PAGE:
In one of the most unusual documents ever issued by a British court, it lists seven teachings of the church, including that Native Americans are descended from a family of ancient Israelites as possible evidence of fraud.

Where to begin?

Firstly, perhaps, with the observation that perhaps the time has come to discontinue this little-used legal procedure that apparently enables anyone nursing a strong grudge or resentment to haul his or her enemy in front of a magistrate for the purposes of making a public statement of disapproval. The British justice system should not be a plaything for individuals to use to settle personal scores – evidence of criminal behaviour, which is what fraud ultimately is, should be reported to the police and go through the proper channels. The Crown Prosecution Service often manages to make a hash of even those cases that have gone through the first round of scrutiny by law enforcement agencies; what chance do they then have of successfully prosecuting a person or organisation whose guilt is not even taken seriously by the police?

Secondly, the exercise amounts to a waste of public funds. Thomas Monson, President of the church, has already dismissed outright the notion of turning up at Westminster Magistrates’ Court to answer the charges. It just ain’t going to happen. The court to could attempt to satisfy itself by trying Mr. Monson in absentia, perhaps with a laminated mugshot propped in his empty seat, but that will be all the satisfaction that they are likely to receive.

Thirdly, can we really abide a justice system that could potentially make the leader of a fairly significant, relatively harmless (if somewhat quirky) religious faith persona non grata in our country, on pain of arrest by the police, if they fail to drop everything that they are doing and hasten to London to take part in a fatuous show trial?

Finally, and most importantly of all, think on the precedent that this case would set if it were to proceed any further (which it almost certainly will not). Yes, the Mormons believe some quirky things – the translation of the Book of Mormon from gold plates by Joseph Smith, an eyebrow-raising explanation of the origins of the Native American people, and the assertion that the Garden of Eden was located in what is now Jackson County, Missouri, to give away just some of the spoilers. But really, all that separates the claims of the Mormon church from those of other major religions such as mainstream Christianity is the factor of time – the Mormons most recent revelations occurred in the nineteenth century as opposed to the first.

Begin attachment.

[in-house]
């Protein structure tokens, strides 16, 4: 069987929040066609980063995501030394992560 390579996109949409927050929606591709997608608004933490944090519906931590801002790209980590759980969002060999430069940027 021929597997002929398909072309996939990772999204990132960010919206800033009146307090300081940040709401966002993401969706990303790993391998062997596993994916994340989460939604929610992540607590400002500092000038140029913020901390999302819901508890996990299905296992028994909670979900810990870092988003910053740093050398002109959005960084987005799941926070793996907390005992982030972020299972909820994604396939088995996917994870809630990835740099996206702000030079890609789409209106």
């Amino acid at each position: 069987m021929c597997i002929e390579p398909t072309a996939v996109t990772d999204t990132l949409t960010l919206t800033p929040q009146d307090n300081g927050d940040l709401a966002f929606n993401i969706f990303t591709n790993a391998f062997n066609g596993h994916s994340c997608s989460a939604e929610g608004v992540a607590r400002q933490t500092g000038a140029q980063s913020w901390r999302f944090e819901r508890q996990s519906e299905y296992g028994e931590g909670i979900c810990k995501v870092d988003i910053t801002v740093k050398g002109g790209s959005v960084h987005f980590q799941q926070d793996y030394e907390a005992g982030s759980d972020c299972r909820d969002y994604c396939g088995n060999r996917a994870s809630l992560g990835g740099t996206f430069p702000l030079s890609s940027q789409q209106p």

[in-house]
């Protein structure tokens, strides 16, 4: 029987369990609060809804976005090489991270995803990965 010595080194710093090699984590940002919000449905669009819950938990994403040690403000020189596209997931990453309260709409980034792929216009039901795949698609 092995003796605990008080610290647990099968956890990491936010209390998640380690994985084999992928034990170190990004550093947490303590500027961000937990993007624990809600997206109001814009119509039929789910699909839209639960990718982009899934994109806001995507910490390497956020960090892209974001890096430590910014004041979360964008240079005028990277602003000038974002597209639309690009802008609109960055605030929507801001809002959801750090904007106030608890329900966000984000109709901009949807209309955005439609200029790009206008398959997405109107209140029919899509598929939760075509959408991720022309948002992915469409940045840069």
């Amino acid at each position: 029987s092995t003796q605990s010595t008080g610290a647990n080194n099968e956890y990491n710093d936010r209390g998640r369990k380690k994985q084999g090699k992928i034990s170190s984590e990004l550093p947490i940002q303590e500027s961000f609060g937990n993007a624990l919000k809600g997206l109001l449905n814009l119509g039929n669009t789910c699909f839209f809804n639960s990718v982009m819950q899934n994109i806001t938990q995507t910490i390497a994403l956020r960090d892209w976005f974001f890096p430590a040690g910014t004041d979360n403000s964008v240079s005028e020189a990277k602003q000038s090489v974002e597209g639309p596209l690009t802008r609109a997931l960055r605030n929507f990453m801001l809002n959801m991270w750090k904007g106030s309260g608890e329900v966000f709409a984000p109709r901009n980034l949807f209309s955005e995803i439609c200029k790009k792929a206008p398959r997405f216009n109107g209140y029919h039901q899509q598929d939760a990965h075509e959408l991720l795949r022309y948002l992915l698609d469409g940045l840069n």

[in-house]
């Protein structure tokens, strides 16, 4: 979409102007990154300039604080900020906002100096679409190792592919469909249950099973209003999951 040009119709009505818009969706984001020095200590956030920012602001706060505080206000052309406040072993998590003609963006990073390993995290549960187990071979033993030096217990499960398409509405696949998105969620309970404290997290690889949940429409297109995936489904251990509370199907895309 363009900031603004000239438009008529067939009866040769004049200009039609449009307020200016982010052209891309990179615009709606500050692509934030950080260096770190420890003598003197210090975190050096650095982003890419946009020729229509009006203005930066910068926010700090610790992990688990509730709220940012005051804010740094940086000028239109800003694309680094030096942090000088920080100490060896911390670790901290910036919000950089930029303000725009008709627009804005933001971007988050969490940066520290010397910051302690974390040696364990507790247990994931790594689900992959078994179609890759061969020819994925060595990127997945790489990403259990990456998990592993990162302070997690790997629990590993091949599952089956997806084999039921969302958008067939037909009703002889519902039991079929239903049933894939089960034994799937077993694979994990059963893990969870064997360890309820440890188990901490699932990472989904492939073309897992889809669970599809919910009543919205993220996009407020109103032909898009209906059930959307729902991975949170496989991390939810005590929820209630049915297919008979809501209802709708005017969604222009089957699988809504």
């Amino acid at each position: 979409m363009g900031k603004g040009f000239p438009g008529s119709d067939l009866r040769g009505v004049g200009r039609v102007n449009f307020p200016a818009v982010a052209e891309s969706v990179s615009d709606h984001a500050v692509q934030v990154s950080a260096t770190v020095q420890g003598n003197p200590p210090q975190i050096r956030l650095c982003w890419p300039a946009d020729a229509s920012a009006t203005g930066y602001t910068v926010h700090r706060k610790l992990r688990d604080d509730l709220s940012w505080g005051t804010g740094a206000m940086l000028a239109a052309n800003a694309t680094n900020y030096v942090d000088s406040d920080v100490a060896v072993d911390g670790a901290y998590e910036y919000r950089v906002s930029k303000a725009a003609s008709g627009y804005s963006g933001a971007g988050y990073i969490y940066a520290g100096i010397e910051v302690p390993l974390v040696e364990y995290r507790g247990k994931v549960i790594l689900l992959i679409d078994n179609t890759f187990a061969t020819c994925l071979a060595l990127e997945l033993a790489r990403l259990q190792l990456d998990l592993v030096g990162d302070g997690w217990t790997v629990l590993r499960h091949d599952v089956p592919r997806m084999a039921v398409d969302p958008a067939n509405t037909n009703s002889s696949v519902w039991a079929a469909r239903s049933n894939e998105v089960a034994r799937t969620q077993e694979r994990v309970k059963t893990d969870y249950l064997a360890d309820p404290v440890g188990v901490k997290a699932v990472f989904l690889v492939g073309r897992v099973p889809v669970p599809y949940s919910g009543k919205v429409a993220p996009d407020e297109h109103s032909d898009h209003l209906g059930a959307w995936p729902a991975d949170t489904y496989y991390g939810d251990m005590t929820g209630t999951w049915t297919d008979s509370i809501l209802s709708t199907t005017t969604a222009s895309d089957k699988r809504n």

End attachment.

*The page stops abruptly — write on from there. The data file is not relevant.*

If the Mormon church is to be found guilty of fraud for every instance in which it has received a donation or tithe payment on the basis of their religious teachings, then the Catholic Church and the Church of England should start liquidating assets in preparation for one hell of a large class action lawsuit from their followers. The idea is risible.

And imagine the policework, the investigation that would be required to argue the case in court. The fees racked up on both sides to procure the services of archaeologists, historians, theologians and intellectuals to support their respective arguments would be astronomical. Richard Dawkins would become one of the richest men in Britain.

In seriousness, though, perhaps there are shades of grey in terms of the general principle at stake – the question of whether cults should be in any way criminally liable for duping and conning money out of naive followers. I don’t propose to set that line here, nor do I claim any qualification to do so. But I can comfortably say that the Mormon church is not on the wrong side of that line.

Ultimately, it comes down to this: I don’t want District Judge Elizabeth Roscoe going through my Bible line-by-line and telling me whether or not I have a claim against the Catholic Church. I am a person of faith, but I am uncomfortable enough that religion is so intertwined with the legislature and executive of this country, without also having to fend off probing attacks from the judiciary.

If you were raised a Mormon, or if you were persuaded to convert by one of their charming missionaries, then you almost certainly entered into the religion with a sound mind and a free will. If you later come to stop believing in the mysteries of that faith and decide to leave, that is also your choice. But there’s a clear No Refunds policy at the cash register, and you should not be bothering the courts arguing that you are entitled to one.